Stompbox Fever TC Electronic PolyTune

Image placeholder title

WHENEVER MAESTRO Andres Segovia tuned his guitar during a concert, he tuned to a chord. I should have learned a good lesson from that, but I’ve always tuned my guitars by plugging into an electronic tuner and plucking individual strings to ensure everything sounds sweet— an action that has one very critical drawback. I’m kind of freakish about playing in tune—and I bash strings real hard—so I stomp on a tuner after every song when I perform live, and do that “E okay, A okay, D okay, G okay, B okay, E okay” assessment. This operation can produce 15 to 25 seconds of dead time, so I’ve collected a fair share of anxious “Dude, are you ready yet?” stares from band mates and audiences over the years. But TC Electronic’s game-changing Poly- Tune ($149 retail/$99 street)—a polyphonic tuner that allows you to simultaneously strum all six open strings and immediately see which ones are in tune and out-of-tune—has transformed me from an annoyance into a well-tuned guitarist who’s always ready to rock.

Image placeholder title

The PolyTune works with guitar and bass, and it automatically determines whether you’re tuning chromatically (by plucking a single string) or polyphonically. It also offers needle or stream (LEDs move right or left to denote flat or sharp) displays in chromatic mode, 0.5- cent tuning accuracy, a tuning range of 435Hz to 445Hz, true bypass, silent tuning (signal to amp is muted when pedal is activated), a 9- volt output jack for powering other pedals, a USB service port for future updates, a handy “BATT” alert when the battery is getting weak, and a hellaciously bright LED with an automatic dimming feature that saves battery power when ultimate illumination is unnecessary.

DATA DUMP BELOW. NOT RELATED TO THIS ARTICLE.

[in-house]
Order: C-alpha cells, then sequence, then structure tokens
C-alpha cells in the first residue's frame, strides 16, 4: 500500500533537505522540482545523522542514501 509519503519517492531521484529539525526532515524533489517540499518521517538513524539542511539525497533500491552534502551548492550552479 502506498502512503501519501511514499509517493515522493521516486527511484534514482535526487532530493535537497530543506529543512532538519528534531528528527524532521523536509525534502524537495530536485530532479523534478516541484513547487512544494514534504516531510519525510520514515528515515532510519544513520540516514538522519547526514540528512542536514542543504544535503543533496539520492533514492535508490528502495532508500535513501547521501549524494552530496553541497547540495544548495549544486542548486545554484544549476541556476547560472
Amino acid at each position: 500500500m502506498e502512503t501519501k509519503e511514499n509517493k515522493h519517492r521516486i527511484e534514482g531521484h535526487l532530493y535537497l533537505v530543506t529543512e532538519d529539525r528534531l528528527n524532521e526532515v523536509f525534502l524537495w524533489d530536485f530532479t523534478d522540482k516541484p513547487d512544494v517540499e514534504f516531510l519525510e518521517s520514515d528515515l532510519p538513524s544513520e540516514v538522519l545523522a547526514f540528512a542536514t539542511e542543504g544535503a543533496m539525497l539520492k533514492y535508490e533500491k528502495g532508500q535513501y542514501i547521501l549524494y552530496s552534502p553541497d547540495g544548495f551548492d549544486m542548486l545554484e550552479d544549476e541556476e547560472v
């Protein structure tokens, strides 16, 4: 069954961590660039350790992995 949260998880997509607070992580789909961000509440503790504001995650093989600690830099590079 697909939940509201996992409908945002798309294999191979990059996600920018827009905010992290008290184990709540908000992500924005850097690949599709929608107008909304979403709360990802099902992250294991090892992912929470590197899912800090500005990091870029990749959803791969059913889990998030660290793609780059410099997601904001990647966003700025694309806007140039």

The PolyTune’s “one strum and done” operation dropped my between-song tuning time to 5 seconds or less. I can instantly see if my tuning is cool, or if I just need to adjust, say, just the G and B strings. Visibility is fabulous, whether you’re tuning on dark stages, blasted by spotlights, or playing outside in direct sunlight. The pedal is tough, too. I did a couple of “clumsy” tests—such as kicking the pedal off a raised stage to a hardwood floor and dropping it out of a gig bag onto the street—and tuning accuracy was unaffected.

Although the manufacturer doesn’t claim the PolyTune’s polyphonic tuning function is accurate with barred or fingered open chords, I was could check my guitar’s basic intonation by strumming the open strings, and then barring all the strings at the 12th fret and strumming again. Fingering an Am7 barre chord on the fifth fret and strumming all the strings didn’t produce accurate readings in poly mode, although the pedal does track individually fingered notes in chromatic mode. Future revs of the PolyTune may offer “chord tuning,” and the pedal’s USB port ensures you’re always in the loop for such updates. [TC says it’s very tricky to extract the pitch of individual strings, and when identical tones in a chord are fed to the pitch detector, it’s even harder to for it to determine which string is producing which tone. And, on a practical note, it’s hard to easily strum and tune when your left hand is holding down a chord]. The PolyTune is innovative, fast, accurate, and versatile, and as it’s the only polyphonic tuner you’re going to get for $99, how could it not snag an Editors’ Pick Award?

KUDOS Polyphonic tuning. Extremely visible LED in all light conditions. Automatic chromatic/polyphonic tuning modes. Option to power other pedals with 9-volt output. Tough construction.
CONTACT TC Electronic,